After months of community outcry, the destroyed fence along Cross Bay Boulevard next to a plot of land on Jamaica Bay at the mouth of Shellbank Basin has finally been taken down.
Crews began dismantling the fence on Saturday and the work continued through Tuesday.
The barrier, which was partially destroyed in Hurricane Sandy 17 months ago, was located along the eastern side of Cross Bay Boulevard between 165th Avenue and the Joseph P. Addabbo Bridge from a small parcel of land along Jamaica Bay and Shellbank Basin. The piece of land, which is owned by the National Park Service as part of the Gateway National Recreation Area, is popular with fisherman and was the focus of community ire last summer when garbage piled up at the site. The fence seperates the federal portion of the land from city property.
Dorothy McCloskey, a Howard Beach resident and president of The Friends of Charles Park Committee — which deals with issues at the park directly across the basin from the site — demanded the NPS clean up the site and fix the fence last August. The federal agency did a cleanup last September, but the fence still had not been fixed.
“It’s dangerous, someone can really get hurt,” McCloskey said last summer. In one location, the sharp edges of the chain link portion of the fence were sticking out of the ground.
The final remnants of the fence came down on Tuesday
Assemblyman Phil Goldfeder (D-Rockaway Park) called on the NPS to fix the fence several weeks ago.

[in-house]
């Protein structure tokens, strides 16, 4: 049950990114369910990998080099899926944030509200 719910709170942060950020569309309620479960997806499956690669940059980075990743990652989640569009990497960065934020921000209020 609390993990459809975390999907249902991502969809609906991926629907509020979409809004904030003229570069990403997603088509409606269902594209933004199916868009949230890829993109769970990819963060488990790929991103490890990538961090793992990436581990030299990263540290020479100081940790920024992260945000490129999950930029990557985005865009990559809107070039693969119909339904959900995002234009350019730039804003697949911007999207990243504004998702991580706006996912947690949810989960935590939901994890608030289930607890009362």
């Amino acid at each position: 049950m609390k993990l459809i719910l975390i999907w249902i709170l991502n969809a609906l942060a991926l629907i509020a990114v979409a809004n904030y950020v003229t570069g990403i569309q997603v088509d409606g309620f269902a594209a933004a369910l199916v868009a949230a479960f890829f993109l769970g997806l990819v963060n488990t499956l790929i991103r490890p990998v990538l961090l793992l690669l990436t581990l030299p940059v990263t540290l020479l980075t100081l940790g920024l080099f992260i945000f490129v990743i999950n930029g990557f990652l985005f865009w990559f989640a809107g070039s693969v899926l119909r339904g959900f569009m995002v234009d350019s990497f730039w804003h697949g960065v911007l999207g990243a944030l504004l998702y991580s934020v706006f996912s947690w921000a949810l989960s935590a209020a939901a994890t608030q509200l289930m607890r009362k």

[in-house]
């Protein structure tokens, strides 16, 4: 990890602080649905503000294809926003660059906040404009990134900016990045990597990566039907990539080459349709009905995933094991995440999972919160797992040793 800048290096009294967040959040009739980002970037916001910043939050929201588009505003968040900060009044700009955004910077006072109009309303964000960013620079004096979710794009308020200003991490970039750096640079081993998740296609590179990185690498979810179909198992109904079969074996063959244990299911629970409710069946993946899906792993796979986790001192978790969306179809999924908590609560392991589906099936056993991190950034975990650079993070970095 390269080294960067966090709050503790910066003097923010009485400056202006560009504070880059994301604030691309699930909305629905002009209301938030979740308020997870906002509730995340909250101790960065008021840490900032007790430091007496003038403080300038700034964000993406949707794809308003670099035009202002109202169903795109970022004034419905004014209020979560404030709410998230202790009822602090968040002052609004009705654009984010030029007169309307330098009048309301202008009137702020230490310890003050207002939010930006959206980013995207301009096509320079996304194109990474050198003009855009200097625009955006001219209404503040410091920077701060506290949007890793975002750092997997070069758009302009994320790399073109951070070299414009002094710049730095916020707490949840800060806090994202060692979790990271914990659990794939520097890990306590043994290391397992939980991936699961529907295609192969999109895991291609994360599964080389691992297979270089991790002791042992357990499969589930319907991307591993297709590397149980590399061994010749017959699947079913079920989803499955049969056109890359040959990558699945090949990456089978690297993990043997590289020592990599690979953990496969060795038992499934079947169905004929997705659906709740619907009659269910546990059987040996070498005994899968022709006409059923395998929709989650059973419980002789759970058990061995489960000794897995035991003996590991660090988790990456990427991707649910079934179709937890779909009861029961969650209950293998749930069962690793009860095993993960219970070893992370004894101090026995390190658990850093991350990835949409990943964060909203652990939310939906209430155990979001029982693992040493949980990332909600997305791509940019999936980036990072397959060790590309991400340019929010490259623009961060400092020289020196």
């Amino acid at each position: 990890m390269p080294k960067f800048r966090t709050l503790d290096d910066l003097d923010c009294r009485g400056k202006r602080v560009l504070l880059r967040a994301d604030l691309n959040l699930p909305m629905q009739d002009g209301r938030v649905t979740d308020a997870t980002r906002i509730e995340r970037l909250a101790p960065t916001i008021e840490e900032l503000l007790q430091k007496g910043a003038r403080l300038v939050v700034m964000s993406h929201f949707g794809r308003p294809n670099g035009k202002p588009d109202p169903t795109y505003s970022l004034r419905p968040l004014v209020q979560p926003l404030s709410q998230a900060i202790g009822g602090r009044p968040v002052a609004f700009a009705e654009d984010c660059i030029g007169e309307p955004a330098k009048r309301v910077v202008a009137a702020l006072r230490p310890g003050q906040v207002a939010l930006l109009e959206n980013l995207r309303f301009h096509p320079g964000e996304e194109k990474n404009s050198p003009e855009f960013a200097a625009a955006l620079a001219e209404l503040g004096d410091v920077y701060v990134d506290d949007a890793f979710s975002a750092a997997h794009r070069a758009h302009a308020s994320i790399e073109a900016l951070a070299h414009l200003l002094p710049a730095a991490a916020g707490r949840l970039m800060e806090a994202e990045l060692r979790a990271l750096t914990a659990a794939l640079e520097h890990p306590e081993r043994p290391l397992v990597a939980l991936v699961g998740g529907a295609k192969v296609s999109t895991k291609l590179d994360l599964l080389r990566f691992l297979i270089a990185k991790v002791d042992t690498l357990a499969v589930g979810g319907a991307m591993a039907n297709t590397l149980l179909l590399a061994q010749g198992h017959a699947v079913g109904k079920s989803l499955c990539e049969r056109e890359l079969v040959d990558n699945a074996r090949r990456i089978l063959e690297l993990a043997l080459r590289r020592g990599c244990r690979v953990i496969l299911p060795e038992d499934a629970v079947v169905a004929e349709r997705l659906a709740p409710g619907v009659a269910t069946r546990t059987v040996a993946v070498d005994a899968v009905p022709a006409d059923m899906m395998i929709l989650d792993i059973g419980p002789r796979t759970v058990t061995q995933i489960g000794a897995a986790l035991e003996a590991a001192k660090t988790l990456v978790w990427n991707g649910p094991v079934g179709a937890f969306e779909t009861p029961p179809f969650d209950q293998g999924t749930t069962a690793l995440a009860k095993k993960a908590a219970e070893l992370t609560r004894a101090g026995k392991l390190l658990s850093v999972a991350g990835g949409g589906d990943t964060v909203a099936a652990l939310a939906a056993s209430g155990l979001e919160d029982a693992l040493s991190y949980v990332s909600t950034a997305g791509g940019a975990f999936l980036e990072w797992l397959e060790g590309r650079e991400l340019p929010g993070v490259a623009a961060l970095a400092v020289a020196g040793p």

“They called me on Thursday and basically said ‘we get the message, we’ll do it as soon as possible,’” Goldfeder said. “I’m still waiting for confirmation on when the new fence is going up, but the fact that they’ve taken it down is a step in the right direction.”
But McCloskey said she was not satisfied. She wanted to see the fence completely replaced and said it was unsafe to leave the space completely unprotected.
“You can’t just take down this fence and not have a plan to replace it,” McCloskey said, adding that she was afraid a person would wander onto the property and fall into the water, which is only several yards from the sidewalk on Cross Bay Boulevard, heavily used by pedestrians and bike riders going across the Addabbo Bridge.
“We don’t want to have a situation where a child goes missing there,” she said. “The currents are bad there and you can easily fall in if you’re not careful and never be seen again.”